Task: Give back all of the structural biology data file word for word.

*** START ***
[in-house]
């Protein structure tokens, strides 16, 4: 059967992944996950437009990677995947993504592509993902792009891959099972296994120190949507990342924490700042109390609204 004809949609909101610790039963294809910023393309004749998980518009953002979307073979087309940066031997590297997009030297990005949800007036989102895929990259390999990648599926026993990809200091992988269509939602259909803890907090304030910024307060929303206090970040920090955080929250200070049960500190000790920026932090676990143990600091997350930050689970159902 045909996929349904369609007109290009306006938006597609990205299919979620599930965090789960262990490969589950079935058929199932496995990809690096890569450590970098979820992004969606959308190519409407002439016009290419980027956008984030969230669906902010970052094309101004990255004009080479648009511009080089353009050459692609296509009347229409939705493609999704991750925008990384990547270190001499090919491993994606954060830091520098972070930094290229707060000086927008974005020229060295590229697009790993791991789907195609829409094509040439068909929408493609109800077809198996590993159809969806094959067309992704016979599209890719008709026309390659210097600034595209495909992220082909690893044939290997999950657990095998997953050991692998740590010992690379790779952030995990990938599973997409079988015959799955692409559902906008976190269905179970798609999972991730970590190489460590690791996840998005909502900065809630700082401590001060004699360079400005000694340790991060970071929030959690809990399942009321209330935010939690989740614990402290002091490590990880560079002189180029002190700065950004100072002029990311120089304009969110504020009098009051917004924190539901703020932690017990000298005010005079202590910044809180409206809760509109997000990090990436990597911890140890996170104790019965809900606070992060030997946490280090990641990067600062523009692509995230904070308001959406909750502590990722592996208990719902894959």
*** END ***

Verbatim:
[in-house]
């Protein structure tokens, strides 16, 4: 059967992944996950437009990677995947993504592509993902792009891959099972296994120190949507990342924490700042109390609204 004809949609909101610790039963294809910023393309004749998980518009953002979307073979087309940066031997590297997009030297990005949800007036989102895929990259390999990648599926026993990809200091992988269509939602259909803890907090304030910024307060929303206090970040920090955080929250200070049960500190000790920026932090676990143990600091997350930050689970159902 045909996929349904369609007109290009306006938006597609990205299919979620599930965090789960262990490969589950079935058929199932496995990809690096890569450590970098979820992004969606959308190519409407002439016009290419980027956008984030969230669906902010970052094309101004990255004009080479648009511009080089353009050459692609296509009347229409939705493609999704991750925008990384990547270190001499090919491993994606954060830091520098972070930094290229707060000086927008974005020229060295590229697009790993791991789907195609829409094509040439068909929408493609109800077809198996590993159809969806094959067309992704016979599209890719008709026309390659210097600034595209495909992220082909690893044939290997999950657990095998997953050991692998740590010992690379790779952030995990990938599973997409079988015959799955692409559902906008976190269905179970798609999972991730970590190489460590690791996840998005909502900065809630700082401590001060004699360079400005000694340790991060970071929030959690809990399942009321209330935010939690989740614990402290002091490590990880560079002189180029002190700065950004100072002029990311120089304009969110504020009098009051917004924190539901703020932690017990000298005010005079202590910044809180409206809760509109997000990090990436990597911890140890996170104790019965809900606070992060030997946490280090990641990067600062523009692509995230904070308001959406909750502590990722592996208990719902894959």